Com­pound In­ter­est

Dacha shut­tered in De­cem­ber sub­ject to diplo­matic de­bate

Sunday Star - - FRONT PAGE - By J.F. MEILS

CENTREVILLE — The soccer field is still trimmed to per­fec­tion, but no Rus­sians will be grac­ing the pitch any­time soon. Nor will they be stay­ing in ei­ther of the two Ge­or­gian-style man­sions or in any of the 10 bun­ga­lows clus­tered on the 45-acre water­front prop­erty.

Rus­sia’s lux­u­ri­ous “dacha” in Queen Anne’s County sits eerily empty and wait­ing, a ca­su­alty of the diplo­matic row with the United States that flared af­ter it be­came clear the Rus­sians med­dled ex­ten­sively with the 2016 U.S. pres­i­den­tial election.

Shut­tered by the Obama ad­min­is­tra­tion last De­cem­ber, the spread is perched at the in­ter­sec­tion of the Cor­sica and Chester rivers in Centreville, a town with a pop­u­la­tion of less than 5,000. In ad­di­tion to the two large es­tate houses, it contains 10 guest bun­ga­lows, a small apart­ment build­ing, four ten­nis courts, two pools, a boathouse and a pri­vate beach.

Known lo­cally as “Pioneer Point,” the Rus­sian diplo­matic com­pound orig­i­nally was part of a 1,600-acre prop­erty owned by John Jakob Raskob, a wealthy in­dus­tri­al­ist best known for build­ing the Em­pire State Build­ing in New York.

Raskob, who once worked as a per­sonal sec­re­tar y for busi­ness­man and phi­lan­thropist Pierre S. du Pont, made his for­tune in the auto in­dus­try, help­ing to man­age Gen­eral Mo­tors from its in­fancy to one of the world’s most pow­er­ful car mak­ers. It was Raskob’s idea to launch a fi­nanc­ing arm for the com­pany, a ven­ture that be­came Gen­eral Mo­tors Ac­cep­tance Corp., or GMAC.

Raskob’s house at Pioneer Point, the 19-room man­sion once called “Harte­feld Hall,” is the cen­ter­piece of the cur­rent Rus­sian com­pound, built at some point af­ter the land was ac­quired in 1925. Raskob con­structed a sec­ond es­tate house shortly there­after for his 13 chil­dren, who named it “Most­ley Hall,” be­cause it was mostly a long hall of a build­ing.

Raskob passed away in 1950, and the prop­erty changed hands a few times un­til 1972, when what was then the Soviet Union ac­quired it.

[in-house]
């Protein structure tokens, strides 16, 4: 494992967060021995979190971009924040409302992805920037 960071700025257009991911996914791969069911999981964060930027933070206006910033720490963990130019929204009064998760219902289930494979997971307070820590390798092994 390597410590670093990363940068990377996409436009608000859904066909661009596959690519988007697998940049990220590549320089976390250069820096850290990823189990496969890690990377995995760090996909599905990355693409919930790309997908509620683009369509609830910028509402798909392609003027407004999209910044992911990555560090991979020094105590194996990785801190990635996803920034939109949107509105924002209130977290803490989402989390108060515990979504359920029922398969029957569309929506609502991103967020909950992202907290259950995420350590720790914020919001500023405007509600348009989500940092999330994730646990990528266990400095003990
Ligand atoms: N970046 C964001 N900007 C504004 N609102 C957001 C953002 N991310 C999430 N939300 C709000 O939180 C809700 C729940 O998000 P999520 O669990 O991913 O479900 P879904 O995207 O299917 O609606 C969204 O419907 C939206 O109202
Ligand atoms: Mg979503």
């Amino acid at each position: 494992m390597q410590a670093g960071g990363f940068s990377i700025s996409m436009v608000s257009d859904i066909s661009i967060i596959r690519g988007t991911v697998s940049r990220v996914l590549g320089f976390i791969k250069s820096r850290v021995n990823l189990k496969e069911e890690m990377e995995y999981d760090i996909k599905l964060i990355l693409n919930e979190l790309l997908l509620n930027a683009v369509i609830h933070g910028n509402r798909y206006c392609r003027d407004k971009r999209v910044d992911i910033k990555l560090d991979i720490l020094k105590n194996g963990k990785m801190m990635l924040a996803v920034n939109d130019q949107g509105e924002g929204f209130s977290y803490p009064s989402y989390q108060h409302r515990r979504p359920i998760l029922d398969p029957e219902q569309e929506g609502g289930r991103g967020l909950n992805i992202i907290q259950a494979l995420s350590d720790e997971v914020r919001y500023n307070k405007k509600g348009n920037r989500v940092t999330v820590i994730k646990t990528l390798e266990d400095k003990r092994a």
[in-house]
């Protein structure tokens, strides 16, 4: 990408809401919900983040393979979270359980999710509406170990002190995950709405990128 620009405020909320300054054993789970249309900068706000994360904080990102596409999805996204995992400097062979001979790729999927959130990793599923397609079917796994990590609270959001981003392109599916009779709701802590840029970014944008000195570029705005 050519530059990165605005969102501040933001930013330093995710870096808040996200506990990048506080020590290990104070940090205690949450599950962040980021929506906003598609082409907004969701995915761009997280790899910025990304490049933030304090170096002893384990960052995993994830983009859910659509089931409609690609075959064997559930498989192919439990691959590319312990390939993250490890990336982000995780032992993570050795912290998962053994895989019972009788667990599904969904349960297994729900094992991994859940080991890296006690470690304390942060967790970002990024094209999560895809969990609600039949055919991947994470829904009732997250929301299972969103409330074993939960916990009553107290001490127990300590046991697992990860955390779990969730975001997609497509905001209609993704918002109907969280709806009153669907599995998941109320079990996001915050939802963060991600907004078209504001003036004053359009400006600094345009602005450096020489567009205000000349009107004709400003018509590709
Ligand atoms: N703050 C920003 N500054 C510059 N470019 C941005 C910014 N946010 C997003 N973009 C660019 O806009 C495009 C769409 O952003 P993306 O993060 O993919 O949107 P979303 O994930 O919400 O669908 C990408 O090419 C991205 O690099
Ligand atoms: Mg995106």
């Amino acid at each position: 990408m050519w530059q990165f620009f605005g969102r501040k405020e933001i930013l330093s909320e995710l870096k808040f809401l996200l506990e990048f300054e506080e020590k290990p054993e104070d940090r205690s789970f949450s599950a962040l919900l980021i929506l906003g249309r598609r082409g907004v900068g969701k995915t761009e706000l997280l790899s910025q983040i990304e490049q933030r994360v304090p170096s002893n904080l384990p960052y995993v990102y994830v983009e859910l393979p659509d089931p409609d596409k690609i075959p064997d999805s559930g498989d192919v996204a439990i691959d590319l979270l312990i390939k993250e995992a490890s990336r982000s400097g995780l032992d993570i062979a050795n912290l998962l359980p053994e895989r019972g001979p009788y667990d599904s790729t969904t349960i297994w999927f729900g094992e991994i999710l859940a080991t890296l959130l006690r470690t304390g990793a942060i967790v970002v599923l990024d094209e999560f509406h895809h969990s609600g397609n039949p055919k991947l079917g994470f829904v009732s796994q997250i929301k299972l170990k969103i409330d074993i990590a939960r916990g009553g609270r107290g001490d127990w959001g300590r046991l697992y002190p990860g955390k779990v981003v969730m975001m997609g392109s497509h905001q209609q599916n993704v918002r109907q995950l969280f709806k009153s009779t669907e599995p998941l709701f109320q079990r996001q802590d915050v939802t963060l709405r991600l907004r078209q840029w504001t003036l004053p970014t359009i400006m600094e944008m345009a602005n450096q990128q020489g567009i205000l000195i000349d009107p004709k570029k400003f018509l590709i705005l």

Shortly af­ter the Rus­sians ar­rived in Centreville, the FBI did, too.

“In the early days, they were the sub­ject of enor­mous cu­rios­ity by the FBI,” Stephen Wil­son, pres­i­dent of Queen Anne County’s Board of Com­mis­sion­ers, told Cap­i­tal News Ser vice. He lives across the river from Pioneer Point.

“The FBI used to send peo­ple down here with binoc­u­lars, who would stare across the river, as if there was some­thing to be learned about Rus­sians sit­ting on a beach,” Wil­son said.

Wil­son said one idea floated by the feds was to watch the Rus­sians via sub­ma­rine, a plan Wil­son de­scribed as “comic” be­cause the Cor­sica River is only about 10 feet deep.

How­ever, the U.S. gov­ern­ment even­tu­ally found a way to keep a closer eye on the com­pound. A prop­erty that bor­ders it still is reg­is­tered to the State Depart­ment, ac­cord­ing to tax records, which put the value of the Rus­sian spread at close to $9 mil­lion.

Judg­ing from how lit­tle the Rus­sians in­ter­acted with the lo­cals over the years, they likely had a sense they were be­ing watched.

“I would say for the most part they stayed to them­selves,” said Joseph Con­nor, whose fam­ily has owned the prop­erty a few doors down from the com­pound for longer than the Rus­sians have oc­cu­pied it. “You didn’t see them un­less they walked out.”

How­ever, lo­cals oc­ca­sion­ally were in­vited over for par­ties. Con­nor said he went a few times and the food was good, the com­pany was like­wise and the vodka flowed freely.

Now that the Rus­sians are gone, lo­cal feel­ings are mixed.

“You had two dif­fer­ent re­ac­tions from the com­mu­nity when it was closed down,” said Queen Anne’s County Sher­iff Gary Hof­mann, who vis­ited the com­pound once as part of an of­fi­cial in­vite to a group of elected of­fi­cials. “You had a lot of peo­ple say­ing, ‘Wow, I never knew that (com­pound) was there.’ And then you had peo­ple who were sorry to see some of the folks who they met in the past leave the com­pound.”

As for the prop­erty it­self, Hof­mann said: “It wasn’t what I thought it would be. There were no se­cret op­er­a­tives walk­ing around. It wasn’t like (there were) these covert tun­nels we could find.”